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Justification: Self-Defense


Self-defense is crucially a matter of timing. If the defensive force is used too soon in relation to the fruition of the threatened aggression, the force is a preemptive attack and unjustified. If used too late, that is, after the aggression is complete, it is retaliation and is also unjustified. The general rule is that defensive force can only be used against aggression that is imminent or about to occur (State v. Norman, 378 S.E.2d 8 (N.C. 1989)). The rationale of the imminence standard is that it ensures that defensive force is used neither too late nor too soon; defensive force should be used only when absolutely necessary. The rule has been heavily criticized for barring self-defense in situations where defensive force is necessary to prevent a certain, but distant (in time), attack. Supporters of the imminence rule rejoin that it insures that defensive force is used only against certain attacks and not speculative ones. But the imminence rule is overinclusive: not all imminent attacks will come to pass, even imminent attacks may be abandoned or frustrated. Richard Rosen argues that the real principle involved is that defensive force must be necessary (380). Imminence is a good proxy for the principle, but where the proxy and the principle diverge, the principle should control.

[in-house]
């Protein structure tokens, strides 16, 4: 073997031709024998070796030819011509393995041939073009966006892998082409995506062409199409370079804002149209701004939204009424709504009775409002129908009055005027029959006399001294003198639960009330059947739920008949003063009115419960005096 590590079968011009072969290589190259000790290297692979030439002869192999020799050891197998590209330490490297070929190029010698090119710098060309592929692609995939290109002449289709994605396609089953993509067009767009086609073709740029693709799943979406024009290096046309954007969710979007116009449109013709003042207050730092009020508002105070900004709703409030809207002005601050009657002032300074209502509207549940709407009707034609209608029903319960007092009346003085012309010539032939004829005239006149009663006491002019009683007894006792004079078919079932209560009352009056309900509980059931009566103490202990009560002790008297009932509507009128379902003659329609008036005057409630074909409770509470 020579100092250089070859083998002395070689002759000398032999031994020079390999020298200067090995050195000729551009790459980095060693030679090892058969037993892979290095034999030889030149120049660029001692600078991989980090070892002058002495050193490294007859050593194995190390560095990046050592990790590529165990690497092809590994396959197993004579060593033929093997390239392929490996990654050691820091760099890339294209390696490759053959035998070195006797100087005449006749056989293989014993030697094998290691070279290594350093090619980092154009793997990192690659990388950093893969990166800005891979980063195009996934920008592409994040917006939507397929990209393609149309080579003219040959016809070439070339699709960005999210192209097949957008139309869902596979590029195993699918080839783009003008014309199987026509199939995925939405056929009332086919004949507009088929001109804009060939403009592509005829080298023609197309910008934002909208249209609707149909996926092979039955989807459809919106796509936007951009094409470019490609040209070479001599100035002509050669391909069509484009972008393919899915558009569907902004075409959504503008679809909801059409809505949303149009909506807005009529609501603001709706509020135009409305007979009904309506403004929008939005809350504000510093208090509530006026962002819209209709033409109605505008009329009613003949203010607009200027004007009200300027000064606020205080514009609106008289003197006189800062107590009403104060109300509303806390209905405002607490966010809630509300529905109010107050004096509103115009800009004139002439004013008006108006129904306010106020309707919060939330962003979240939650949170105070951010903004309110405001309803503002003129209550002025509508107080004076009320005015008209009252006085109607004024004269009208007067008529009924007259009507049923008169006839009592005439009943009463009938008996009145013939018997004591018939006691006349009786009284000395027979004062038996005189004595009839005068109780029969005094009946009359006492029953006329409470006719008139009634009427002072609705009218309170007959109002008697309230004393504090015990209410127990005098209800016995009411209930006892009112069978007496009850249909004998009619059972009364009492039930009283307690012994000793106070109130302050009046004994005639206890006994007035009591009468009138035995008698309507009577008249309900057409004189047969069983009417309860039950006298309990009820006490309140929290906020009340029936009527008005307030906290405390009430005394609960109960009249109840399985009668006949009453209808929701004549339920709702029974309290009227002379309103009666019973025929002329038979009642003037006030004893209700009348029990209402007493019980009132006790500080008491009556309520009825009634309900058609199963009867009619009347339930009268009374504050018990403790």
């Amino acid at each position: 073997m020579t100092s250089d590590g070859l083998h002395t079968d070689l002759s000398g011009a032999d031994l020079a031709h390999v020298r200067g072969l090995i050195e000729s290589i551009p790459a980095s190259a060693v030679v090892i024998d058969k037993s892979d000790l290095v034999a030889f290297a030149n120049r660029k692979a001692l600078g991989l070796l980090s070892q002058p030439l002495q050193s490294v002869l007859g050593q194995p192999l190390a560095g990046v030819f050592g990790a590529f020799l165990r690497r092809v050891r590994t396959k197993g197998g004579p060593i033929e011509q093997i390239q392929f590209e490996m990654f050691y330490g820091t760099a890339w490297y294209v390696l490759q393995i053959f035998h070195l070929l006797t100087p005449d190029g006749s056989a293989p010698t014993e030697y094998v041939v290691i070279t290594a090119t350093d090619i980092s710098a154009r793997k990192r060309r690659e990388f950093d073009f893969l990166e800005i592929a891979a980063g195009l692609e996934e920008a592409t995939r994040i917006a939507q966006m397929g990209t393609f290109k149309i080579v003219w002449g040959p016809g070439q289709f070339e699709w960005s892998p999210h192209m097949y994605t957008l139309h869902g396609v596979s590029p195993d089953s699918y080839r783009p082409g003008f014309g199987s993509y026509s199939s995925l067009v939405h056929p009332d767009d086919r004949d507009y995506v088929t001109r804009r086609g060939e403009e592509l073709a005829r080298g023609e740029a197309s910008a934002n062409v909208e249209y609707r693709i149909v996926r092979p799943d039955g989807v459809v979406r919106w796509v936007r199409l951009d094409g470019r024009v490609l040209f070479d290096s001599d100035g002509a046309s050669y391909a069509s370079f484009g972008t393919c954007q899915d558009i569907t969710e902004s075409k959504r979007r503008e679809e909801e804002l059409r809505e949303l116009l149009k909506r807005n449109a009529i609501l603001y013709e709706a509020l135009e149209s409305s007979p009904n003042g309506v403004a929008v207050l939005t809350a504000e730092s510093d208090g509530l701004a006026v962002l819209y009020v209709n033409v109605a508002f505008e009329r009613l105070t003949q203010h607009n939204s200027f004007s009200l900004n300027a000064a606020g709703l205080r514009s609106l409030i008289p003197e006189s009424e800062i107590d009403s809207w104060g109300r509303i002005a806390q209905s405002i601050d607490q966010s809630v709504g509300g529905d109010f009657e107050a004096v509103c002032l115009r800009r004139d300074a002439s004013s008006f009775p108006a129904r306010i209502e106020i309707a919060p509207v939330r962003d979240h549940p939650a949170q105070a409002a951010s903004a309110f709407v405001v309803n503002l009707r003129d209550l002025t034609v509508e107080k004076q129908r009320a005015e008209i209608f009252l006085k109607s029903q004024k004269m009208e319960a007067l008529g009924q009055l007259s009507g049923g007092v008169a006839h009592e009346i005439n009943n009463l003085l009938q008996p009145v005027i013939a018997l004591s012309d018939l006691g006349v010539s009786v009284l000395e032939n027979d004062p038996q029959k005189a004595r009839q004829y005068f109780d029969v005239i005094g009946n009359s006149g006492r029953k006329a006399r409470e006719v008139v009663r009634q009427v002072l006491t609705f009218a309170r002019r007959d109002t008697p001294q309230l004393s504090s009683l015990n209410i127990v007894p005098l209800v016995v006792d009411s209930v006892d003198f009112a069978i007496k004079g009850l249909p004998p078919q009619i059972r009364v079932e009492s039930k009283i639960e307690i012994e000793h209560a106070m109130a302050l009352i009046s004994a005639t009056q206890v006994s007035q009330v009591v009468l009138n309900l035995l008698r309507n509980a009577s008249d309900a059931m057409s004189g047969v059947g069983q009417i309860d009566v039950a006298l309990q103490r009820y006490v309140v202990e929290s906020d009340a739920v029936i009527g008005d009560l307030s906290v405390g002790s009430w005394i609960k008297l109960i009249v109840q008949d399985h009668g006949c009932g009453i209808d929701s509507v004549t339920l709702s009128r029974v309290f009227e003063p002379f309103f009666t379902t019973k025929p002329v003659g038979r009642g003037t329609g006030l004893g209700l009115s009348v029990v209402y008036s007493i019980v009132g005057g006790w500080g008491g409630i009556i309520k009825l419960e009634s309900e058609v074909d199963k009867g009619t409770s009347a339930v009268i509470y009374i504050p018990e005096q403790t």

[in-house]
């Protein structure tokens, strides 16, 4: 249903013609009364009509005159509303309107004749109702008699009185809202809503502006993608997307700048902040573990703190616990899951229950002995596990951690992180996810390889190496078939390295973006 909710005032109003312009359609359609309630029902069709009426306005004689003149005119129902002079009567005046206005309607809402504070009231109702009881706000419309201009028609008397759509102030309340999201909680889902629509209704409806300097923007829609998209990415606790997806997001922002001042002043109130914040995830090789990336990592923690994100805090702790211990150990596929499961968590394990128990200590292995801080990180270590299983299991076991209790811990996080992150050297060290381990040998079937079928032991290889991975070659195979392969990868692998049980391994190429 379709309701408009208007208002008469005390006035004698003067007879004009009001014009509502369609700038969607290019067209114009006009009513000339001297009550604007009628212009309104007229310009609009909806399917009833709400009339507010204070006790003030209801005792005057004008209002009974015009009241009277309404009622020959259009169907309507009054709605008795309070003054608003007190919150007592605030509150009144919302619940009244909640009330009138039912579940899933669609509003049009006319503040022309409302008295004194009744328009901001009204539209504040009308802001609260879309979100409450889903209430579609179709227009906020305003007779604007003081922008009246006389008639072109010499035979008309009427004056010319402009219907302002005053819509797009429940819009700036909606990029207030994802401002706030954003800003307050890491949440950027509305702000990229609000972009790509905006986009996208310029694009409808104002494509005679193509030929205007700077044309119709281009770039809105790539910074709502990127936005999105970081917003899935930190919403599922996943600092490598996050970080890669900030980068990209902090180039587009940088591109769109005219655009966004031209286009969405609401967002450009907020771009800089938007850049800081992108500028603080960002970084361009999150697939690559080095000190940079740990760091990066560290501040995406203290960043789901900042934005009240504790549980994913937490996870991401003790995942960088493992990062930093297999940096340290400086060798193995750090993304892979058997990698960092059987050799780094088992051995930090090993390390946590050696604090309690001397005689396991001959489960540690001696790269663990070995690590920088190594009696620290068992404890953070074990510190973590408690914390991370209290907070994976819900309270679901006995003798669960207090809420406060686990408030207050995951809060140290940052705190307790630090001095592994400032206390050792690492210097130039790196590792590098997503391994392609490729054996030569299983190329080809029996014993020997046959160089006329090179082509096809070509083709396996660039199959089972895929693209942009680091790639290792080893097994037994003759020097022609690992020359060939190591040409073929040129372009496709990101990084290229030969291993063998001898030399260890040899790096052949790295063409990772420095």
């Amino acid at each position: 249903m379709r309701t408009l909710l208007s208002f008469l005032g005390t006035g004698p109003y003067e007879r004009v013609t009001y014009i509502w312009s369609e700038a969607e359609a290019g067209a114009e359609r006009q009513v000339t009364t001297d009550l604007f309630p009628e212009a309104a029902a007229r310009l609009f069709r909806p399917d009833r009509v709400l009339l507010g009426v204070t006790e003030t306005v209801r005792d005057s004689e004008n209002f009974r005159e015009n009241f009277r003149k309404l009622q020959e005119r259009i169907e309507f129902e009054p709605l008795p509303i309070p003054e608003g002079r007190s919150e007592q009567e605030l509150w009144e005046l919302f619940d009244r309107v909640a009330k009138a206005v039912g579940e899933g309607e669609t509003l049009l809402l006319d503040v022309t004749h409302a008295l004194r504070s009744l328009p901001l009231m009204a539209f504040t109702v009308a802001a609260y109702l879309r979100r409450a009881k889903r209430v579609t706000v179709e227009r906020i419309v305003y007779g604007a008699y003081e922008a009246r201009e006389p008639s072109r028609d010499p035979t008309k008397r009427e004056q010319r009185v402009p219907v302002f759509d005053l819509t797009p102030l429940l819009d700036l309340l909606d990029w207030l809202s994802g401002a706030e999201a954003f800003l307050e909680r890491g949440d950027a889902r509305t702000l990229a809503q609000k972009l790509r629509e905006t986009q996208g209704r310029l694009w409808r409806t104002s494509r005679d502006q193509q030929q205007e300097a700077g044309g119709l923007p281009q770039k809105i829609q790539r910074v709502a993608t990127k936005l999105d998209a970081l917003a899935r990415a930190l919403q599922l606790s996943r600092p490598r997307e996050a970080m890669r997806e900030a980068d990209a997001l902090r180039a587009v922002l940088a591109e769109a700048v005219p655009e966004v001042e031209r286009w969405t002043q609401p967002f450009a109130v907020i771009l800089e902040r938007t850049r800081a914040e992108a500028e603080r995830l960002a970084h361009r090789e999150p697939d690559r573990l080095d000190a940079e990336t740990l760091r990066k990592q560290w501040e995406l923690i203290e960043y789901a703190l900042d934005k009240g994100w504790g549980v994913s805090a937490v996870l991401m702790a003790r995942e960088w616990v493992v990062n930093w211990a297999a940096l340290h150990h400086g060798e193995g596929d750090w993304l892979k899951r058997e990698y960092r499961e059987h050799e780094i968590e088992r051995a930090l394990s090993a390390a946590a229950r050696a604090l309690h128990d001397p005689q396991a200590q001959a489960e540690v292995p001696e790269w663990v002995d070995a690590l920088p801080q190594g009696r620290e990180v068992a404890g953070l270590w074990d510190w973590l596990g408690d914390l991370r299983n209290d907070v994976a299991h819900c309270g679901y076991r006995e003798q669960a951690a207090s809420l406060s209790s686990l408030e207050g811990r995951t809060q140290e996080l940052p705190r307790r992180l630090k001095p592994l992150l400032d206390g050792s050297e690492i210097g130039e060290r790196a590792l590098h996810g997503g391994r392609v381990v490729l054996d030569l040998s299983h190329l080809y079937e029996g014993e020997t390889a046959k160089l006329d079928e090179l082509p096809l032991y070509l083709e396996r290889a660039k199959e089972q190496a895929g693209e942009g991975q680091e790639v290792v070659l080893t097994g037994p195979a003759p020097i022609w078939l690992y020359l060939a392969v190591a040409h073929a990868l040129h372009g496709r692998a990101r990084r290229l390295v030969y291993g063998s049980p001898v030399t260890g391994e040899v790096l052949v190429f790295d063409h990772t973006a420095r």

In spousal abuse cases, the imminence standard is particularly problematic. When a powerful man's attack is imminent, a slight woman's defensive response may be ineffective. However, force used at a point when the attack is not quite imminent but is nonetheless fairly certain might be effective. Joshua Dressler argues that one difficulty with relaxing the imminence requirement, for example, allowing a battered spouse to use force used against the battering, but sleeping spouse, is that it might trigger a right of self-defense in the battering spouse.

Under the MPC, force may be used not merely when the threat of aggression is imminent but when defensive force is "immediately necessary . . . on the present occasion." Though allowing force to be used sooner than the imminence standard, it may still not suffice to aid battered women or defenders in other situations. For example, suppose you are wrongfully being held captive and are told that you will be killed in ten days. Your best chance to escape is when you are brought food each day by your captor. On day five your captor lets down his guard and you kill him and escape (Kadish, p. 832). Though your force is not imminent or even immediately necessary, as under the MPC, it certainly seems necessary and arguably should be justifiable self-defense.

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Law Library - American Law and Legal InformationCrime and Criminal LawJustification: Self-Defense - History, Theories, Modern Law, Reasonableness, Necessary Force, Deadly Force And The Duty To Retreat